Hudson River to Get 24/7 Scrutiny

By Spotts, Peter N | The Christian Science Monitor, September 5, 2007 | Go to article overview

Hudson River to Get 24/7 Scrutiny


Spotts, Peter N, The Christian Science Monitor


Over the centuries, New York's Hudson River has borne a nation's cargo, inspired its first unique art tradition, and absorbed the detritus of millions of people within its watershed.

Now, the 315-mile waterway is slated to undergo the most intense scientific scrutiny of any major river in the United States. Not only will the project offer fresh insights into how river systems work, it will also give researchers key data and warnings about environmental threats to the nation's mid-Atlantic coast.

The effort is perhaps the most visible sign yet that resource managers and researchers have come to recognize that the health of US coastal waters depends in large degree on the ecological vitality of the rivers that flow into them.

For the past decade, marine scientists and the federal government have worked to build a network of coastal and ocean observatories. Two weeks ago, a consortium of the nation's leading ocean research centers awarded a $97.7 million contract to the Woods Hole Oceanographic Institution in Woods Hole, Mass., and two other institutes to develop and maintain the undersea hardware needed to field a network of coastal and global sensors. With the Hudson River project, dubbed the River and Estuary Observatory Network, such efforts are now set to push deep into the country's interior.

With a watershed that encompasses some 13,500 square miles and embraces 12 million people, "our river system is under constant human stress," says John Cronin, director of the nonprofit Beacon Institute for Rivers and Estuaries in Beacon, N.Y. The project "will help solve the problems and answer the management questions that haunt an ecosystem like the Hudson."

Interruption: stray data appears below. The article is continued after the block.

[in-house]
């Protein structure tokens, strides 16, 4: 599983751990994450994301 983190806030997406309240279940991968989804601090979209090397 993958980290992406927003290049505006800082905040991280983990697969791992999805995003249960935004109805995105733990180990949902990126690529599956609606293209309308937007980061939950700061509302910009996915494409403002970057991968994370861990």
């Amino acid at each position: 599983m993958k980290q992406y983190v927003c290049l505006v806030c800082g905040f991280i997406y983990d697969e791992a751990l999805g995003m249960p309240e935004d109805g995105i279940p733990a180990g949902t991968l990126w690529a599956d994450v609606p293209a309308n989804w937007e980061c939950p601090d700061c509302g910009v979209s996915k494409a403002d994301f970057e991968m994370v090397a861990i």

Under the aegis of the institute, several major research institutions, the National Marine Fisheries Service, and IBM have joined forces to set up a comprehensive environmental monitoring network along the waterway. It's being designed to track changes in everything from water chemistry and the flow of sediment and pollutants downstream to monitoring the movement of fish and their larvae.

The goal is twofold. The collaboration aims to develop a deeper understanding of how human and natural activities affect a river's ecological health. The team aims to design a sensor network that can be adapted to managing rivers worldwide. And in the process, they plan to build a monitoring and forecasting system that will give state and local officials the ability to see changes in a river's condition as they happen, as well as conduct modeling exercises to help resource managers find the most ecologically responsible practices for sustaining a river's health. …

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